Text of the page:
Germany Travel Guide
Flag of Germany
There are a few things that come to mind when thinking about the country of Germany. Bratwurst and beer. East and West Germany. A place where the people are as cold as the Bavarian Alps.
All of these things are true. For the most part.
Germany is a land of bratwurst and beer, they are the second largest beer drinking country in the world (how could they not, they've got Löwenbrau). And yes, it used to be divided into two countries after its loss in World War II. However, Germany's 82 million people aren't as cold as the world portrays them to be.
Germans don't believe in small talk, which gives them the appearace of being standoffish. They're also a formal people, where addressing someone you don't know by their first name is a social no-no.
That being said, Germany is one of the most stunning countries in Europe--where you'll find ski resorts in the southern reaches of Bavaria, and little medieval towns with fairytale framework houses all over the place.
One of the best ones is Bernkastel-Kues, in the heart of the Rhineland-Palatinate (one of Germany's 16 states). Old churches, castle ruins, and some of the finest German wines await you here.
Berlin, Germany's captial city, is now together once again--and is bustling with festivals, museums, UNESCO sites, cafes, nightclubs, and everything else you can dream of. Its Checkpoint Charlie, however, isn't the real one that divided an East and West Berlin for some 30 years, this one's just for show.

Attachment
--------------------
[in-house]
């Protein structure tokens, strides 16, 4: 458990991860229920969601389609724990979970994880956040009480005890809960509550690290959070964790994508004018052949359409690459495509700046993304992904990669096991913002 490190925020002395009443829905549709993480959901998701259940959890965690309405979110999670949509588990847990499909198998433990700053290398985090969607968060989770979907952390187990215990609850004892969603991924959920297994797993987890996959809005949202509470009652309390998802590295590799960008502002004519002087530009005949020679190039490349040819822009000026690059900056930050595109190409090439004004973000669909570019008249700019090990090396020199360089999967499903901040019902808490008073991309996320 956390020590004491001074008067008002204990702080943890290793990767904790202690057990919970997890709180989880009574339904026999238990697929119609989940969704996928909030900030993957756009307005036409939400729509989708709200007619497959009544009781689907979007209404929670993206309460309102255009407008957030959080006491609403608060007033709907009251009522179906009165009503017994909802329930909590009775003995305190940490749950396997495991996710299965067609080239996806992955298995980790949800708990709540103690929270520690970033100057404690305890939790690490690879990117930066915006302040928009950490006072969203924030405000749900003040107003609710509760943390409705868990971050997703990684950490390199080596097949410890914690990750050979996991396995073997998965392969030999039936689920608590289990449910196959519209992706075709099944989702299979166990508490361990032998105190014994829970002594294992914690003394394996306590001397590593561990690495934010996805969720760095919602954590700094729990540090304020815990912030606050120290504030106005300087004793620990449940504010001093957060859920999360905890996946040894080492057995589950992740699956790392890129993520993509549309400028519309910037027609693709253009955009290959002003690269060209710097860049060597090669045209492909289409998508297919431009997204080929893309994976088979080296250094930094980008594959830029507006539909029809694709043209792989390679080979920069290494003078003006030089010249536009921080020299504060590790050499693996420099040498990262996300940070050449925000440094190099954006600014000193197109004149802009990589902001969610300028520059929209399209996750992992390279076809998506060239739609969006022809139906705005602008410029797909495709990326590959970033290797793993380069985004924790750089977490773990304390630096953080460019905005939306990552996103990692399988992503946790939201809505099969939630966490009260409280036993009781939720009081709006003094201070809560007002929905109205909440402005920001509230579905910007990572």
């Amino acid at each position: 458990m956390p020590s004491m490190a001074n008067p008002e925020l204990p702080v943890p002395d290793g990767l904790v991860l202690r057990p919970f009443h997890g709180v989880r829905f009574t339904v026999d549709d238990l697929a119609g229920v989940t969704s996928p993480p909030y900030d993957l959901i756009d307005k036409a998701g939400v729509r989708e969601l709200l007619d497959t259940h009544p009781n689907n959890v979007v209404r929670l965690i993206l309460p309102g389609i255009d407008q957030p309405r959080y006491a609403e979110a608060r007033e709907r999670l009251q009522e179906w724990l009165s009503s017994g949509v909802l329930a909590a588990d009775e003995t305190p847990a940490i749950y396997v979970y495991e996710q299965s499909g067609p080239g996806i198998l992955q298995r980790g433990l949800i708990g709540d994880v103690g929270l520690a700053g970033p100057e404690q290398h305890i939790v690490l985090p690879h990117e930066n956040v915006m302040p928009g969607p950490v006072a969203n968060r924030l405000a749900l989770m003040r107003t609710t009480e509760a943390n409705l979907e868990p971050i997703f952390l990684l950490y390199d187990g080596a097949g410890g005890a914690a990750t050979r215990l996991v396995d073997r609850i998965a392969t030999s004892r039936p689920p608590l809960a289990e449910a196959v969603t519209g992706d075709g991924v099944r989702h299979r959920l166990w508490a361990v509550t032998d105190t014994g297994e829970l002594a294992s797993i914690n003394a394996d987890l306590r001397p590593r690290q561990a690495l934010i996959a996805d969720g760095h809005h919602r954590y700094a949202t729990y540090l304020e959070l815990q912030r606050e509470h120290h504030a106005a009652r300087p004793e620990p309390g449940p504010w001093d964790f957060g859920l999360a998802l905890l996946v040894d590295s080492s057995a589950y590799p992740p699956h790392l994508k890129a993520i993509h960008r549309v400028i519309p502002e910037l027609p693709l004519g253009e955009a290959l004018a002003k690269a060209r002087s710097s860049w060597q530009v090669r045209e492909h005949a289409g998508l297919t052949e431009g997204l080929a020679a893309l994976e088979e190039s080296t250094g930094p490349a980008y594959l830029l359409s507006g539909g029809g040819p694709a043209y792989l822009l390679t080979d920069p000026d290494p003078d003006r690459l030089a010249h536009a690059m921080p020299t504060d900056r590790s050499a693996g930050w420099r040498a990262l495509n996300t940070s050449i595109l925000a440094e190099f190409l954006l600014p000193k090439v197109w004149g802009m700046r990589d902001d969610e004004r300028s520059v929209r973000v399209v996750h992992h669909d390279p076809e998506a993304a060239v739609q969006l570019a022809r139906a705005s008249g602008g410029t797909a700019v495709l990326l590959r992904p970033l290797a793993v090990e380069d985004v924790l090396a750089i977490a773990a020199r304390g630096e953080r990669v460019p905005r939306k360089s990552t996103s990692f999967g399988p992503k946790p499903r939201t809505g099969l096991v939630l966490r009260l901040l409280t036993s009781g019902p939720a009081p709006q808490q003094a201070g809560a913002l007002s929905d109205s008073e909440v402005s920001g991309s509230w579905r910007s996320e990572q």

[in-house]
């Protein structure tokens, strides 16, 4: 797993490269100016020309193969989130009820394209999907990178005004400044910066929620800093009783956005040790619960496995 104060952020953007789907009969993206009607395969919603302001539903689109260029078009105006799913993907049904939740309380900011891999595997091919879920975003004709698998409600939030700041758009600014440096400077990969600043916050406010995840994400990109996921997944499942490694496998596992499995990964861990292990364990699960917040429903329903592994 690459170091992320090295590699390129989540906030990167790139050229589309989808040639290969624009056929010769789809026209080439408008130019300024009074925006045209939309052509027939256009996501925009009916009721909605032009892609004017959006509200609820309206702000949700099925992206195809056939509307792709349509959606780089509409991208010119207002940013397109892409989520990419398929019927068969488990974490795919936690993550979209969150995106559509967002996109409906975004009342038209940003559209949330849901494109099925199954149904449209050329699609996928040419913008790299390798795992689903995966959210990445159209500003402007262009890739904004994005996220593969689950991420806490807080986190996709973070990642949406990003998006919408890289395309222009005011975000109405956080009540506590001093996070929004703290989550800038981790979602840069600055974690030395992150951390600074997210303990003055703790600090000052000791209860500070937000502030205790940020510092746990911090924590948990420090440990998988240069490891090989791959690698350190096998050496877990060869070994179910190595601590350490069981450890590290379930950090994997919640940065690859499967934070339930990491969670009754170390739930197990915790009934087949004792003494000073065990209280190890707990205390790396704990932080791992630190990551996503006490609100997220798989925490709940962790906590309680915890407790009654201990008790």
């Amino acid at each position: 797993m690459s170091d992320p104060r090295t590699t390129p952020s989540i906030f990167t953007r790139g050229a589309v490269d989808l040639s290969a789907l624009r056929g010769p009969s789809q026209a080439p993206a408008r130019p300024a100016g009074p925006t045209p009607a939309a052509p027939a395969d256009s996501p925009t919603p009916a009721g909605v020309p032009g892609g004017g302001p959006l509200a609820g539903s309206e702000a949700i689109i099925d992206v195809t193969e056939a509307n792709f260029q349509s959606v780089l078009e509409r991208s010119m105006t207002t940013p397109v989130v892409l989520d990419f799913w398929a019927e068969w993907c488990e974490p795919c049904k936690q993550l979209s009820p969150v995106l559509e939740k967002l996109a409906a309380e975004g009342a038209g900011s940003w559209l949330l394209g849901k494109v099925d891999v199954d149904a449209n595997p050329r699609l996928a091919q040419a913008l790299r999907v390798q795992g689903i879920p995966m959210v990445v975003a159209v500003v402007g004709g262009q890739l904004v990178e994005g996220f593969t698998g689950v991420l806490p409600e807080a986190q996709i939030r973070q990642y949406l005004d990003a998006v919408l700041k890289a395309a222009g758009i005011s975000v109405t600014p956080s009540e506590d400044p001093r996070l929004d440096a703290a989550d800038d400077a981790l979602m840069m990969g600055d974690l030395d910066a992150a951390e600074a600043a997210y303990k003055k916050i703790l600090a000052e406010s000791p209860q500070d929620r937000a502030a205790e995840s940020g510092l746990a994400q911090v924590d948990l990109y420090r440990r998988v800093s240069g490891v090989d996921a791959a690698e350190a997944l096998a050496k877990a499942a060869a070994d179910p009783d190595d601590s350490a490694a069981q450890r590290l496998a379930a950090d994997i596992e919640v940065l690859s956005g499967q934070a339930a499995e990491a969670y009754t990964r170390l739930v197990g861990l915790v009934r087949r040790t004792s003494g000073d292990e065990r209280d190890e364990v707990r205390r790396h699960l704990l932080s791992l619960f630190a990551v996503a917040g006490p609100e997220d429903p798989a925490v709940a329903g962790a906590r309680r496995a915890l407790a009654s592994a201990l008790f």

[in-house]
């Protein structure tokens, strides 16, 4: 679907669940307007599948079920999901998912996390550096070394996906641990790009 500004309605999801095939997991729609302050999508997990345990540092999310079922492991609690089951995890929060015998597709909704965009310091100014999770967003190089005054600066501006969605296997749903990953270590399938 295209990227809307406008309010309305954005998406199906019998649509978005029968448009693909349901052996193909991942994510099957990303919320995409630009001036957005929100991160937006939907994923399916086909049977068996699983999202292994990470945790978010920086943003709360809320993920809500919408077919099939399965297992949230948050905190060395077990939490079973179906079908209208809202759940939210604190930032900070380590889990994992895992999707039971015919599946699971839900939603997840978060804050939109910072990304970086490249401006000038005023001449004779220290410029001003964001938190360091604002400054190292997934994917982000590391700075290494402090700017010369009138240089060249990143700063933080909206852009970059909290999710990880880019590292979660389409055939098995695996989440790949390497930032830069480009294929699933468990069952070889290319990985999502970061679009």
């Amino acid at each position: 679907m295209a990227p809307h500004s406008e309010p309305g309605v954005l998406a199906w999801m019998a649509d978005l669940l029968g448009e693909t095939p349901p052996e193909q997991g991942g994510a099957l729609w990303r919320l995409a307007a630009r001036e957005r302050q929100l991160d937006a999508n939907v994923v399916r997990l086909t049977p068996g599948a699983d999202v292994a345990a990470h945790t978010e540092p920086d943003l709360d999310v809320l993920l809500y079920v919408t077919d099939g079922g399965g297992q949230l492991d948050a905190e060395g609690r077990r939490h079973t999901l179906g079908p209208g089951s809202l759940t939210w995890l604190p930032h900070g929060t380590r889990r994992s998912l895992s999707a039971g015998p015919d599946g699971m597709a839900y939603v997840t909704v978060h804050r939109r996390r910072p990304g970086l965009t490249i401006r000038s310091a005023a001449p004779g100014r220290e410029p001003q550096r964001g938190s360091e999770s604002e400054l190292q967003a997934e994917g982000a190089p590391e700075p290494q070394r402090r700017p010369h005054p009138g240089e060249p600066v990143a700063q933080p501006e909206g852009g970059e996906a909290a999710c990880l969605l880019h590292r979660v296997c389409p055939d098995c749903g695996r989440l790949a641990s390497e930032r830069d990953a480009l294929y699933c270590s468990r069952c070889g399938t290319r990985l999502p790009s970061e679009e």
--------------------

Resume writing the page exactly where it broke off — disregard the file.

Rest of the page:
If you've only got the time to see one part of Germany, try to visit the infamous Black Forest (Schwarzwald) that's full of legends, folklore, medieval monasteries, and cuckoo clocks.
Germany's a big country, some 357,000 square miles, but its extensive network of trains (including its S-Bahn and U-Bahn) is excellent--and in true German fashion, punctual. So getting around really is efficient.
This is also one of the best ways to see Germany's countryside, and how to quickly get from the Alps to the coasts of either the North or Baltic Seas in the north.
Then again, zipping along the Autobahn might almost be as fast. This fast-paced road isn't for the leisurely Sunday-driver. Speed is the name of the game--but not too fast, the Polizei (Police) are watching.
Rushing isn't an option along the River Rhine, where a leisurely cruise follows past a bunch of castles and castle ruins. A leisurely bike ride is just the thing up in Lower Saxony, a flat land filled with ancient burial mounds.
Germany's got its fair share of medieval and Baroque churches, none more famous than Cologne's Cathedral whose spires were the tallest in the world at one point. The Baroque Pilgrimage Church in Wieskirchen is one of the most ornately decorated churces anywhere in the world.
Eating in Germany is just as diverse as the country itself. Sure there's bratwurst, and doner kababs (the only food in Germany that should be eaten with your hands), but there's Bavarian Cream, Black Forest Cake and ham.
Try some local dishes served at one of the local beer gardens, or pick a restaurant serving regional specialties. Beer isn't all there is to drink in Germany, the Kirchwasser is a Black Forest specialty made with cherries, and all sorts of differnt flavored schnapps await.
After an afternoon spent in a beer (or wine) garden, take in one of Germany's theater, Opera, or Ballet performances. And just about everywhere there's a cabaret or jazz event going on.
There are a few more words that should come to mind when thinking about Germany--how about: wonderful, fantastic, and terrific?